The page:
George W. Bush was not even two full years into his first term as president the last time off-lease volume hit a true peak.
That was 15 years ago and the auto industry has gone through, shall we say, a bit of change since then.
Off-lease volumes that year were just under 3.5 million units, according to data in Manheim’s 2017 Used Car Market Report. This year, Manheim projects a record 3.6 million vehicles coming off lease, which would also be the fifth straight year volumes have increased.
But the peak won’t even occur until 2020, when 4.6 million off-lease vehicles hit the market, Cox Automotive Inventory Solutions president Janet Barnard said during a press conference here at the NADA Convention & Expo.
This time around, it also appears that the industry better equipped to handle such volume floods.
“I would say, first off, that they’re definitely handling it better,” Cox Automotive chief economist Tom Webb said of consignors, who would typically be the ones selling these vehicles in wholesale channels. “There’s obviously been a big structural shift in the industry.
“The last peak in off-lease volumes was way back in 2002. And that’s when you actually had a significant amount of leasing being done by banks, who really didn’t have the inherent interest in protecting residual values, didn’t have all the levers and strings that a captive lessor can control,” said Webb, who spoke with Auto Remarking by phone shortly after the convention.
Not only is the remarketing environment different this time around, consignors are keenly aware of the volumes expected, Webb said. And they’re aware that certified pre-owned programs, where many off-lease units end up, compete to a degree with new-car sales.
And, Webb added, consignors, “to a certain extent, have reserved moneys, knowing that there might be some end-of-term losses ... proactive policies like that.
“And certainly in terms of remarketing, we’ve always been in the situation where the consignor has a greater knowledge of the market and where to put these vehicles,” he said. “Because your off-lease volumes may be coming back in a region of the country where the demand is really not there and is probably stronger somewhere else; so, you always have that option of whether to ship the cars to the buyers or bring the buyers to the car, in terms of eyeballs, through simulcast, etc.”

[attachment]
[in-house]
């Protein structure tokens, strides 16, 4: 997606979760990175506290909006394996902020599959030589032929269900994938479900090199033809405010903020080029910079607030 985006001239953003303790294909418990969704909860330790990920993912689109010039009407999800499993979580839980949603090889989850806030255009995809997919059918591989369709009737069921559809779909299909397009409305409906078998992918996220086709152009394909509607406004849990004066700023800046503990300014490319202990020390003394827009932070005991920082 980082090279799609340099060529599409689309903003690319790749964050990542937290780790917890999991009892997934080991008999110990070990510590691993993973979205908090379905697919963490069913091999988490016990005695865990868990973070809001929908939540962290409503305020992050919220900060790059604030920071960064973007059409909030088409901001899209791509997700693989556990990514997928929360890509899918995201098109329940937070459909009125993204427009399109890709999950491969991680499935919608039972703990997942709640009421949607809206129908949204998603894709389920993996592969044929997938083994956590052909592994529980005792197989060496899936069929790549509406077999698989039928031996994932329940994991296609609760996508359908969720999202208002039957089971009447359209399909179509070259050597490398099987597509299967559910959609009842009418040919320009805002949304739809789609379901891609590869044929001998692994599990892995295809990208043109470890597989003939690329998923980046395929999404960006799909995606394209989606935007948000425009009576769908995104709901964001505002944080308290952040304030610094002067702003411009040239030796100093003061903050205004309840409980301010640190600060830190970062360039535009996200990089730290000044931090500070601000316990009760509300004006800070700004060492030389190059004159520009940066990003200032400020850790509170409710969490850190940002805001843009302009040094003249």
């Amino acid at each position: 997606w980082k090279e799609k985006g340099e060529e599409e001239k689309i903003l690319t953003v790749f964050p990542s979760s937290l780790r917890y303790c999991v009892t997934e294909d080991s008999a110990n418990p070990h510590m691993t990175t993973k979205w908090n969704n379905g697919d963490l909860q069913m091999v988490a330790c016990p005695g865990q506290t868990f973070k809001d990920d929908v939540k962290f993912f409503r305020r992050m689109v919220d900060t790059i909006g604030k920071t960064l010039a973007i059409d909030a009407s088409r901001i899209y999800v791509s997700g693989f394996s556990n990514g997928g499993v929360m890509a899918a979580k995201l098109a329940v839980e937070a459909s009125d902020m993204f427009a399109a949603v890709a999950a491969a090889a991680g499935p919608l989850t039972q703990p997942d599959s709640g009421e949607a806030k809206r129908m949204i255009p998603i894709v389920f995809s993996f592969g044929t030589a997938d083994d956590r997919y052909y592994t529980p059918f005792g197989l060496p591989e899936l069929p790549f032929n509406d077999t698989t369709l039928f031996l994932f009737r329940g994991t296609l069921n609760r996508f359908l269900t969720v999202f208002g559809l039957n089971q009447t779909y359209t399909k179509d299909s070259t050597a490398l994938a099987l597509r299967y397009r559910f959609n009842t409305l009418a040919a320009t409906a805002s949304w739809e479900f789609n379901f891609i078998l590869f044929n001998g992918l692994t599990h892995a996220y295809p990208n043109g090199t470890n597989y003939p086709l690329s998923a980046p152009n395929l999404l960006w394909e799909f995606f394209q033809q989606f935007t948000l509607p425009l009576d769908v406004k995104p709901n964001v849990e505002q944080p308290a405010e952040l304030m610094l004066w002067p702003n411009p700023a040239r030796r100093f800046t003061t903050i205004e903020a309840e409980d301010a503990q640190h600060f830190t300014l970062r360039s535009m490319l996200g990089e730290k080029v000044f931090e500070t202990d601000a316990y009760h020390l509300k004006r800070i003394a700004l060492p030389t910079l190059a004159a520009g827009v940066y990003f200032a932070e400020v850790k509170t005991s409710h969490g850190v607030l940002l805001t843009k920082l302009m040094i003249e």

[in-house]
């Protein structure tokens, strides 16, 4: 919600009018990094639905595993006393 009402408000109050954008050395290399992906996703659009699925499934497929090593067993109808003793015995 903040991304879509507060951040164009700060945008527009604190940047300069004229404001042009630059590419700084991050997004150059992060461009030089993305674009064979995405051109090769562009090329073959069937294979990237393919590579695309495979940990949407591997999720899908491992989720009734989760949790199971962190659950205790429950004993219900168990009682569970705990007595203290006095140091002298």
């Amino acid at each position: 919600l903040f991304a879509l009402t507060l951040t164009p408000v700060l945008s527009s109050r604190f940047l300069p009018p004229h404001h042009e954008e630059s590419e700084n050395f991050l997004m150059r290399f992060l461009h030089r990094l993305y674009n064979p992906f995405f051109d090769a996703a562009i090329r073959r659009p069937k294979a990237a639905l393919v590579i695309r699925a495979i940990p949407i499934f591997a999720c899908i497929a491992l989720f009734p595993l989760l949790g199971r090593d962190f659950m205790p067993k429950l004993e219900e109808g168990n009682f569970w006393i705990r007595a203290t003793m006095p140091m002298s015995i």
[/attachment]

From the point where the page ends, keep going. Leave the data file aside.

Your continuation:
They’re apt to experiment when different methods of handling volume gains, Webb said. And consignors are also using analytics to arrive at those distribution decisions, says Anil Goyal, who is Black Book’s senior vice president of automotive valuation and analytics.
“There’s a lot of analytics going on around that as to when do we want to push that product into the auction lanes,” Goyal said in an interview at NADA. “It used to be that, three or four years ago, when volume came back, (they said) let’s just push it to the auction next week.
“I think they’re being more savvy around, hey, let’s distribute the volume from a timing perspective,” he said. “Let’s distribute the volume from a (regional) perspective, where that vehicle needs to be shipped. Especially on off-lease, it tends to be focused more on certain regions like the Northeast and California.”
Other strategies being implemented include direct-to-dealer sales and programs that that incentivize franchised dealers to purchase off-lease units, Goyal said.
GM Financial, for instance, utilizes both of those methods. Nick Heinz, who is the company’s vice president of remarketing solutions, said in an interview here that GM Financial hopes to further engage its dealers with its online platform, GMFDealerSource.com
When asked if GM Financial has any sort of collaborative work with the General Motors CPO program, Heinz pointed to the captive’s dealer-facing incentive program called GM Financial Dealer Dividends.
Dealers might earn dividends for originations engagement and buying grounded lease vehicles, Heinz said, which then go into their dividends bank.
Dealers can put those dividends towards a variety of different things on the new- and used-car side, he said, including reimbursement on certified pre-owned fees, for example.
Point is, there are many ways to handle this challenge.
“It’s a matter of just being very cognizant about when that product comes back, let’s not just push it all in one channel,” Goyal said, “and (instead) distribute it across channels and across markets.”
And automakers and their lending arms/partners certainly have to find a balance between the amount of leases they write and the potential impact to residual values, says Jessica Caldwell, who is executive director of industry analysis at Edmunds.
So to strike that balance, automakers are turning to tactics like mileage restrictions, longer leases and adjusting the timing on lease returns, she said.
In other words, not pulling back massively on the amount of leases, but rather maneuvering around the amount hitting the market.
“All of that,” Caldwell said in an interview here, “trying to just optimize all the vehicles coming back off of lease returns.”